An atheist group is targeting two Georgia schools with demands they abolish the position of sports chaplain.
The group wants UGA and Georgia Tech to replace the chaplains with "character coaches."
The group Freedom from Religion thinks chaplains promote Christianity over other faiths and use their positions to try and get converts.
Students Channel 2’s Richard Elliot spoke to at Georgia Tech say they don't mind chaplains, but think sports programs ought to consider different religions, too.
“I think if the coaching has involved God or said a prayer before hand then I don't see a problem incorporating chaplains in,” said grad student Lindsey Larson.
Larson says she doesn't think having a chaplain say a prayer before a football game is a bad thing; though, she says all beliefs should be considered.
“If a lot of the team is like maybe agnostic or atheist then maybe you'd want to get their consent first before you do that,” said another student.
The Freedom from Religion Foundation says it doesn't like sports chaplains at all, calling them unconstitutional.
In a statement, the group told Tech that it “fails to properly protect your student athletes' rights of conscience and pose a high degree of risk of discrimination.”
Tech says it doesn't employee chaplains. The non-profit athletic association does.
“No funds from either the state of Georgia or Georgia Tech are used to compensate the consultant. The athletic association is pleased with the services and support provided by its consultants,” the school said in a statement.
In a letter to UGA, it demands the school abolish the sports chaplain program even though technically, they are not school employees.
“Even if Fellowship of Christian Athletes or other private funds are primarily paying (the chaplains), that doesn't mitigate the unseemly entanglement. The university is granting (the chaplains) unique access and influence lending endorsement to his proselytizing.”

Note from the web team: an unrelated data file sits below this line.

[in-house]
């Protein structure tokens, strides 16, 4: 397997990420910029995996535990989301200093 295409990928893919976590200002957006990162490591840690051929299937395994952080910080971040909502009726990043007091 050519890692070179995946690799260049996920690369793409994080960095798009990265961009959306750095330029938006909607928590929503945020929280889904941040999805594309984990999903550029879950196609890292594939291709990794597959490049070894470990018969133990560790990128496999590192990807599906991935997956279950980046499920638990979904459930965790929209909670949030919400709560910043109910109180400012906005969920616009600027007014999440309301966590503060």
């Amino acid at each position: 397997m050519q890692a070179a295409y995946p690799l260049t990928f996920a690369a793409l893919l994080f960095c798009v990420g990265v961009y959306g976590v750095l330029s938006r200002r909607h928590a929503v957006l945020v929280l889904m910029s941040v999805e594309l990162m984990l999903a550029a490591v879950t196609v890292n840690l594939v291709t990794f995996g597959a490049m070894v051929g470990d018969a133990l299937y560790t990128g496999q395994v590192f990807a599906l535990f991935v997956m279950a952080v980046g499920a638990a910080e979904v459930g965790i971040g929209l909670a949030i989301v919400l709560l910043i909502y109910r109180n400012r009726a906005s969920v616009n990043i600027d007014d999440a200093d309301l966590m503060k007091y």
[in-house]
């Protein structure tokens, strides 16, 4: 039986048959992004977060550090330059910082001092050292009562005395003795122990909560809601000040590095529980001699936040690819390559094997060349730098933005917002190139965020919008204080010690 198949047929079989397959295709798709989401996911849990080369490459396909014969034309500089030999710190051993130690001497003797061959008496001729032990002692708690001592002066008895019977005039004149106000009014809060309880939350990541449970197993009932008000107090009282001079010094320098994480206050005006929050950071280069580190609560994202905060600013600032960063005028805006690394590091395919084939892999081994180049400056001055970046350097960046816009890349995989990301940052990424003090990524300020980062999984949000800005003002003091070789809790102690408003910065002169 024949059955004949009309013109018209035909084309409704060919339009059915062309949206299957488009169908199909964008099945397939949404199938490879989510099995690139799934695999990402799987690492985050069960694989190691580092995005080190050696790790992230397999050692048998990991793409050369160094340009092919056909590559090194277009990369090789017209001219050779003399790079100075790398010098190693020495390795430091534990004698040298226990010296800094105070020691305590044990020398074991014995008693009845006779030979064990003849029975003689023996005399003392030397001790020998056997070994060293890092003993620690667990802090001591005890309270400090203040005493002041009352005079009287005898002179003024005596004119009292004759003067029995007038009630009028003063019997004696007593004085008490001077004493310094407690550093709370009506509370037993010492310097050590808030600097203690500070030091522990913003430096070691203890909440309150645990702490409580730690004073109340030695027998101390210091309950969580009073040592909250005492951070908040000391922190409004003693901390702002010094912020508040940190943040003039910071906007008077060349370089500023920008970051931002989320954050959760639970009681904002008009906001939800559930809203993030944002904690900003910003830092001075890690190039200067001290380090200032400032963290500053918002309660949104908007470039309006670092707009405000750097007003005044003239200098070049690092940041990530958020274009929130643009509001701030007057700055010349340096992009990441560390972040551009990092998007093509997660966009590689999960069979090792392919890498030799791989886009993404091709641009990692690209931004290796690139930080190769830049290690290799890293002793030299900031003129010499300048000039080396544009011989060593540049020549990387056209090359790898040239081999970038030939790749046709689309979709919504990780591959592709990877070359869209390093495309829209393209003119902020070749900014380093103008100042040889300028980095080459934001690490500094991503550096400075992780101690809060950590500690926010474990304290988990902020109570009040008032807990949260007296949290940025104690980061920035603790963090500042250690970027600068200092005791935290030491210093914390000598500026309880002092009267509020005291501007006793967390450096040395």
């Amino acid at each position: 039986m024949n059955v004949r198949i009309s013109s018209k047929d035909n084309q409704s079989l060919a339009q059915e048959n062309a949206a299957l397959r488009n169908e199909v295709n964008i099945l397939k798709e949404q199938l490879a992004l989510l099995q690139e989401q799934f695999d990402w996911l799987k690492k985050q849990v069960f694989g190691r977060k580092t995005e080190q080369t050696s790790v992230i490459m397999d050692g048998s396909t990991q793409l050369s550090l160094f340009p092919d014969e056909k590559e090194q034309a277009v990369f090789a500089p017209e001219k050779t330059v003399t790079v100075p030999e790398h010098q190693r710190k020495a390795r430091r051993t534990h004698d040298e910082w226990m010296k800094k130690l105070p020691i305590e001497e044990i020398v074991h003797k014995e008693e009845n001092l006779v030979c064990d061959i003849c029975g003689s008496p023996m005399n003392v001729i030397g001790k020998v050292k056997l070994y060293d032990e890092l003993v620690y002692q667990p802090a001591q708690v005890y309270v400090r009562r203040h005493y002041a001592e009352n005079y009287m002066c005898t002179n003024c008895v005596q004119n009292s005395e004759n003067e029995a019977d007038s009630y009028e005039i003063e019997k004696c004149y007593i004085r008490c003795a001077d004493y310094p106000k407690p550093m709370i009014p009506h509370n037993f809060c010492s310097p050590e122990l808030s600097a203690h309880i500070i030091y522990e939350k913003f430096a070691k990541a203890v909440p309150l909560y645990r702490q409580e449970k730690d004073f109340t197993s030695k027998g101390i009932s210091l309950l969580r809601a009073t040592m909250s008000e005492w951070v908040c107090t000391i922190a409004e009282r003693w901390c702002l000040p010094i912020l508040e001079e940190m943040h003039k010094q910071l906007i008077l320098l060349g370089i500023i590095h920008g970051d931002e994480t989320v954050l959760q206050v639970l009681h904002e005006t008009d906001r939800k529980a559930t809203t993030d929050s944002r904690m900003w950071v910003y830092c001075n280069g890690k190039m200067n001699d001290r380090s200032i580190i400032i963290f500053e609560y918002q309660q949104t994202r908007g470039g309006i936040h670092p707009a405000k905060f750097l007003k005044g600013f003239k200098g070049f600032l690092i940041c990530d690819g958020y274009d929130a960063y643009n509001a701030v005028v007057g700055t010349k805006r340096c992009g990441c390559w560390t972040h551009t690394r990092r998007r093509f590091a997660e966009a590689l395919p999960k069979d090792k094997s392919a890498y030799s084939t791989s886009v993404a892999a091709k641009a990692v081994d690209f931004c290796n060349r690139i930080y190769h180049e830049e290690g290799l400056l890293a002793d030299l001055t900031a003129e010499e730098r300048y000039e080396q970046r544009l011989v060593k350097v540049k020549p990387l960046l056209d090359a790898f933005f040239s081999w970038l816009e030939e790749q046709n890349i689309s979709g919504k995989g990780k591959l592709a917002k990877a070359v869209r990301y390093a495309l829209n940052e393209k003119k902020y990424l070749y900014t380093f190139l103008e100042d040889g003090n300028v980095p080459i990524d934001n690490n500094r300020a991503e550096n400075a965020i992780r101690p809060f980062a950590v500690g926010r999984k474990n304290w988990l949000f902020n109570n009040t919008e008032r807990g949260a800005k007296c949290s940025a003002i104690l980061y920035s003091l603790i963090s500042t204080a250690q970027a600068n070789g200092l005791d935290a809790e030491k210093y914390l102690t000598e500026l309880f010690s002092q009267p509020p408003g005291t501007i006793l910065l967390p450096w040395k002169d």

In a statement, the Georgia Baptist Convention condemned the letters saying, “Chaplains have always played an important role providing support, encouragement and guidance in all facets of life.”
At UGA, one student told Elliot she doesn’t think they are a bad thing.
“A lot of good morality comes from Christianity, regardless of whatever you believe in, God or the Bible or anything. It's really a community and it’s supportive,” said Shelly Crochet, a law student at UGA.
Another student, Rand Pope, thinks chaplains do advocate Christianity, but still doesn't think the school should stop the program.
“I think, in a sense, to the team, it does promote Christianity. Do I think it’s an issue? Maybe not unless people are being offended and bothered by it,” Pope said.
Elliot reached out to the local chapter of Freedom from Religion but they didn't return his phone calls.
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